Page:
Tag Archives: Scott Stewart

Is your CRM crowd-sourced?

How many times have you looked through your organisations Customer Relationship Management (CRM) system only to find stale information and incorrect data on people and organisations?

The traditional approach of trying to maintain your own internal storehouse of data and information about people and organisations is becoming increasingly outdated and more difficult to secure a satisfactory return on investment.

Trying to replicate information internally that is also stored elsewhere (and more accurately) outside of the organisation is for the most part, becoming somewhat nonsensical.

Social media delivers your crowd-sourced data integrity

The Linkedin trend occurring across business generally delivers extraordinary benefits to service provider organisations around “people and organisations” data currency and data integrity.

The challenge that most service organisations face is how to keep their database on people and organisations current and accurate, whilst Linkedin is an accessible database where the individuals themselves maintain their own record.

Data integrity is something that most internal CRM solutions fail miserably at. How many CRMs can you go to today to find that the current people listed in the organisation have already left or the company itself has since been acquired?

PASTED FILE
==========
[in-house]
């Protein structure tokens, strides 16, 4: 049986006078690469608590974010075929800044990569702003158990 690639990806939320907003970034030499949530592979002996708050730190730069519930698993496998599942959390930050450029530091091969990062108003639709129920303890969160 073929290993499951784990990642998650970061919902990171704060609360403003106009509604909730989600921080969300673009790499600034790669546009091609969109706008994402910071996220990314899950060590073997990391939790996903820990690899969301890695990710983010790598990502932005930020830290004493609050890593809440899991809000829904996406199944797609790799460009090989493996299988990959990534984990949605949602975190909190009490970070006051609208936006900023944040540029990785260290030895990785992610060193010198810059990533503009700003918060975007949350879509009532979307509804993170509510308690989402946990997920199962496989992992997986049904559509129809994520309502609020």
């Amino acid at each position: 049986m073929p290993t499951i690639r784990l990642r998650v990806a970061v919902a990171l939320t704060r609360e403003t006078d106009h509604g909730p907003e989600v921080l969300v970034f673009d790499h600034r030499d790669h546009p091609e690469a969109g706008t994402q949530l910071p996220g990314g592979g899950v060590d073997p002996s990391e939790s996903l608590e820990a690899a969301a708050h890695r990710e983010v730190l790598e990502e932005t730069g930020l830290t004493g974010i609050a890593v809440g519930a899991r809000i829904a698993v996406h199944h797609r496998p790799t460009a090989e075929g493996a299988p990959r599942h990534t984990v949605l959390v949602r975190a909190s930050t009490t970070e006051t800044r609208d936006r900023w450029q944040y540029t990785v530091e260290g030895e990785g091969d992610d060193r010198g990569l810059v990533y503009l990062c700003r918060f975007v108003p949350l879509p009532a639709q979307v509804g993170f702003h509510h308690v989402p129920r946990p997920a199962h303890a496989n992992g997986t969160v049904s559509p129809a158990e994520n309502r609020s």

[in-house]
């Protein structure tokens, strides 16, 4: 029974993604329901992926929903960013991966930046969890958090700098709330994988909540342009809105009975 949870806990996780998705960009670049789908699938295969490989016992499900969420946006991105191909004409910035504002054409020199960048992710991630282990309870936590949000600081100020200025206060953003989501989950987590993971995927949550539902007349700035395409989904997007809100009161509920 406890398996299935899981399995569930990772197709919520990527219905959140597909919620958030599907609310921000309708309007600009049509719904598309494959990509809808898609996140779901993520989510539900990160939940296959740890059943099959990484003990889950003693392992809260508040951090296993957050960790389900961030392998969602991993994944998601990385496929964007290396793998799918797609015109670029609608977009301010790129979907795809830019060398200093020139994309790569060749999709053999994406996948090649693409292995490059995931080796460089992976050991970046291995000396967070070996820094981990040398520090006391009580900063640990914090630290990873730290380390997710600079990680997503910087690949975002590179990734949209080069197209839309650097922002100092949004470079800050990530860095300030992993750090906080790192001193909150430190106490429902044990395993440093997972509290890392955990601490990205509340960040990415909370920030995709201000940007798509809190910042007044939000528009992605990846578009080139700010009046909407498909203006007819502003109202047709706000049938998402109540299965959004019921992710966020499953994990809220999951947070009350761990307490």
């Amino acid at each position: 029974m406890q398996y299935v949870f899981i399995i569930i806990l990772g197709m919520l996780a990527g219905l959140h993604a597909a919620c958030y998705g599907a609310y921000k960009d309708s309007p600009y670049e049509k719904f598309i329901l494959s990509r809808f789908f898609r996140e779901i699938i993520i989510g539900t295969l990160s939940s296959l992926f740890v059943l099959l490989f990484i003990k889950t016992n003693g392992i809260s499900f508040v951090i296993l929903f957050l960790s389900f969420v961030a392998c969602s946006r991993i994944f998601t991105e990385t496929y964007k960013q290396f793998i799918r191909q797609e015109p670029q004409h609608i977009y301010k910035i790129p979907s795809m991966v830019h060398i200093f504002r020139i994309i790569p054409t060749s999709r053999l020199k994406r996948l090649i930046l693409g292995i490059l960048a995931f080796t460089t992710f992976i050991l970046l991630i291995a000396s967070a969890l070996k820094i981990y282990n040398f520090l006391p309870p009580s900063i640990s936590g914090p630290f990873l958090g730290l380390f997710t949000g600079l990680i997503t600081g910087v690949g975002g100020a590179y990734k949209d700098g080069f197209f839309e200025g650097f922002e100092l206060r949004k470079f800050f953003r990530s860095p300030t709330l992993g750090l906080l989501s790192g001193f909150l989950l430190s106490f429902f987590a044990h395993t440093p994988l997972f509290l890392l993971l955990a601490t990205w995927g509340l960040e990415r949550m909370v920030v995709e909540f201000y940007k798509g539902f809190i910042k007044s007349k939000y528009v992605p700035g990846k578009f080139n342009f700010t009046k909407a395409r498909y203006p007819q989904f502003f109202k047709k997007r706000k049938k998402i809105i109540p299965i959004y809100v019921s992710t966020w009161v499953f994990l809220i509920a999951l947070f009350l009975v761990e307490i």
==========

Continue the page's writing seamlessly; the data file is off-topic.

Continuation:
An obvious observation is that people are the most knowledgeable about themselves and their own data and if this is true, therefore they will be have become the best keepers of their own information and the maintainer of their own status across their social media presence.

Many people will update their Linkedin profile with news of their promotion, while the CRM in the service provider may continue to show them in a position they held years earlier and with a stale email address.

Linkedin provides the source for reliable updated information, and status as people move from employer to employer or job position to job position within the same organisation. Reliable and up to date information is a valuable commodity in trying to find the best contact into an organisation.

Social media expands your reach and functionality

  • Social media sites such as Linkedin provide additional benefits to users such as the ability to send a direct message to an individual which is often also delivered directly connected to a personal email account and not the work email address.
  • Linkedin also allows external parties to record some basic information against any person’s profile – information seen only to the person/s entering this information – and this is information is not seen by the profile owner.

These additional functions provide a strong clue that Linkedin has already established itself to be a source of current and accurate information on people and the movement of people across organisations.